The Myhren Gallery in the Shwayder art building opened this winter quarter with an exhibition entitled Diaspora.

This exhibition is comprised of photographs by FrCB)dCB)ric Brenner, a French artist, who has traveled the world in search of Jews with the desire to learn something about their culture. By seeking out Jews, Brenner created documentation of the Jewish diaspora.

There are about 50 photographs in this exhibit that say a different thing about Jews and their cultures. All of the photographs have some sort of narrative, whether there is a story behind the image or one that is represented more evidently in the photograph itself.

There is a photograph called “Purim,” which made me reminisce about my childhood. In this image, there are two children in a Jerusalem alley way dressed up in their holiday costumes (Purim is similar to Halloween). This photo reminded me of when I went to Hebrew school on Purim and dressed up for the day.

Some of the places where the photographs were taken were somewhat surprising. These included Yemen, India, Ethiopia, Uzbekistan, Tajikistan and Alaska. These do not seem to be places where one might expect to meet Jews.

There were a good deal of photos taken in the United States including Florida, New York and California. The photo from California is a family portrait of Levi Straus’s descendants in San Francisco. And in Miami Beach, Florida, the Jewish Motorcycle Club poses with their Hawgs in front of their synagogue.

In Greece, a group of four men show their tattoos from the Holocaust.

There are many images from Russia of communal workers shown in their poor living conditions. Many of the photographs are intense and have the intent of making a strong impact, while others are more light-hearted and even humorous.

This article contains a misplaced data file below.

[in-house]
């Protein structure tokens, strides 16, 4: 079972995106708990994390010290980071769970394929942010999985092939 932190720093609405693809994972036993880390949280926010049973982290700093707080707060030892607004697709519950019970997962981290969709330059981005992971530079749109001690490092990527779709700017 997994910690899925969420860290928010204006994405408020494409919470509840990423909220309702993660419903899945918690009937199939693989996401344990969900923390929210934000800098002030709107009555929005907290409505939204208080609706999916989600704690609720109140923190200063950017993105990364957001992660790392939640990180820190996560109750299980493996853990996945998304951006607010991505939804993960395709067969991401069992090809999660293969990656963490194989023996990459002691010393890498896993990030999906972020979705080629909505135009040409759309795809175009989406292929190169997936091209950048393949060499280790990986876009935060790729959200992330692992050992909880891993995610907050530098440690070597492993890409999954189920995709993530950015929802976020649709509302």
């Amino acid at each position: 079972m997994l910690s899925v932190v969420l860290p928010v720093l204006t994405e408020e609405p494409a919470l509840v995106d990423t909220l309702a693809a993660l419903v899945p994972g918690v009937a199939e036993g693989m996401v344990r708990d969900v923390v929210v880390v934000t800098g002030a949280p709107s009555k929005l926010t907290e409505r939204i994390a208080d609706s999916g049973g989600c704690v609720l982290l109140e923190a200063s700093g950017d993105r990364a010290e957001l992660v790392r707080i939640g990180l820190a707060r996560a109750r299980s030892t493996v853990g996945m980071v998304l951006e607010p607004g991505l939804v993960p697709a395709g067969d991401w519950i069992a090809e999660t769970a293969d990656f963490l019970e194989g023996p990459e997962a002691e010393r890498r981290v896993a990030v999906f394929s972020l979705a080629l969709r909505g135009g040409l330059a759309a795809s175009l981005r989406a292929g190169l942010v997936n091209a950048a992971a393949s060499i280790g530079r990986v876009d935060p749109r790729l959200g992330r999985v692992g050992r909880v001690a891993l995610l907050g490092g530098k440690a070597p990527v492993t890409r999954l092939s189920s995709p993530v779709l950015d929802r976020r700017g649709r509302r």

For example, there is a photograph Commack, New York of people standing waiting to get their picture taken in front of a Western Wall backdrop.

Something that is striking about all of these photographs is that Brenner had to do a great deal of research to seek these people out and bring them together to take their picture. That is what makes these images so incredible. All the people within them have some common bond that brings them together and sometimes it goes beyond just their religion.

All of the photographs in this exhibit are extremely powerful and make the statement that Jews have spread out all over the world and they all live very differently.

This event was sponsored by the Center for Judaic Studies and will run through March 10. In addition to this exhibition, there will be a whole series of discussions, concerts and film to educate people on Celebrating the Diversity of Jewish Art and Culture around the World. For more information about this series, visit

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